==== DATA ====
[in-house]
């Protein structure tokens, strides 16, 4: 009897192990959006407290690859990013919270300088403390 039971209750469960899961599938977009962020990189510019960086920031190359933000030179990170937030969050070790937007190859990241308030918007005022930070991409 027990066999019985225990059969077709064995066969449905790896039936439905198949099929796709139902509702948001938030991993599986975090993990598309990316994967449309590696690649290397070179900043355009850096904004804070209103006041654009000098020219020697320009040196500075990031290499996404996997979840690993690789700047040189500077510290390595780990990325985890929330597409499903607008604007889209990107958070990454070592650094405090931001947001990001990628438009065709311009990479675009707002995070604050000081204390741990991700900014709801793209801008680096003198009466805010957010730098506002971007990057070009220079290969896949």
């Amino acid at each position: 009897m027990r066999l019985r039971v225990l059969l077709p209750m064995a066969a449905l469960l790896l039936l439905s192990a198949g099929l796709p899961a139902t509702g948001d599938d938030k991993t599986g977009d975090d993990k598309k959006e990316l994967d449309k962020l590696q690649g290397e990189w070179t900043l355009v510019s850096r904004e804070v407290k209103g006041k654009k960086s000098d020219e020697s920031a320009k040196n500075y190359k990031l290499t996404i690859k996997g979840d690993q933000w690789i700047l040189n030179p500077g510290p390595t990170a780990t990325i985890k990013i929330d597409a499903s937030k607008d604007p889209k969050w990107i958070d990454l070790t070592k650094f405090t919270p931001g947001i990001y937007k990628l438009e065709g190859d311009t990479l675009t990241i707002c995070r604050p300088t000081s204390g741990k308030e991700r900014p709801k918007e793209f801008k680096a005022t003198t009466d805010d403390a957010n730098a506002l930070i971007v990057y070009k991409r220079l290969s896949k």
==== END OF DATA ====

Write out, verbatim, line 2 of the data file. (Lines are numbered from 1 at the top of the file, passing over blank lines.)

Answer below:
């Protein structure tokens, strides 16, 4: 009897192990959006407290690859990013919270300088403390 039971209750469960899961599938977009962020990189510019960086920031190359933000030179990170937030969050070790937007190859990241308030918007005022930070991409 027990066999019985225990059969077709064995066969449905790896039936439905198949099929796709139902509702948001938030991993599986975090993990598309990316994967449309590696690649290397070179900043355009850096904004804070209103006041654009000098020219020697320009040196500075990031290499996404996997979840690993690789700047040189500077510290390595780990990325985890929330597409499903607008604007889209990107958070990454070592650094405090931001947001990001990628438009065709311009990479675009707002995070604050000081204390741990991700900014709801793209801008680096003198009466805010957010730098506002971007990057070009220079290969896949």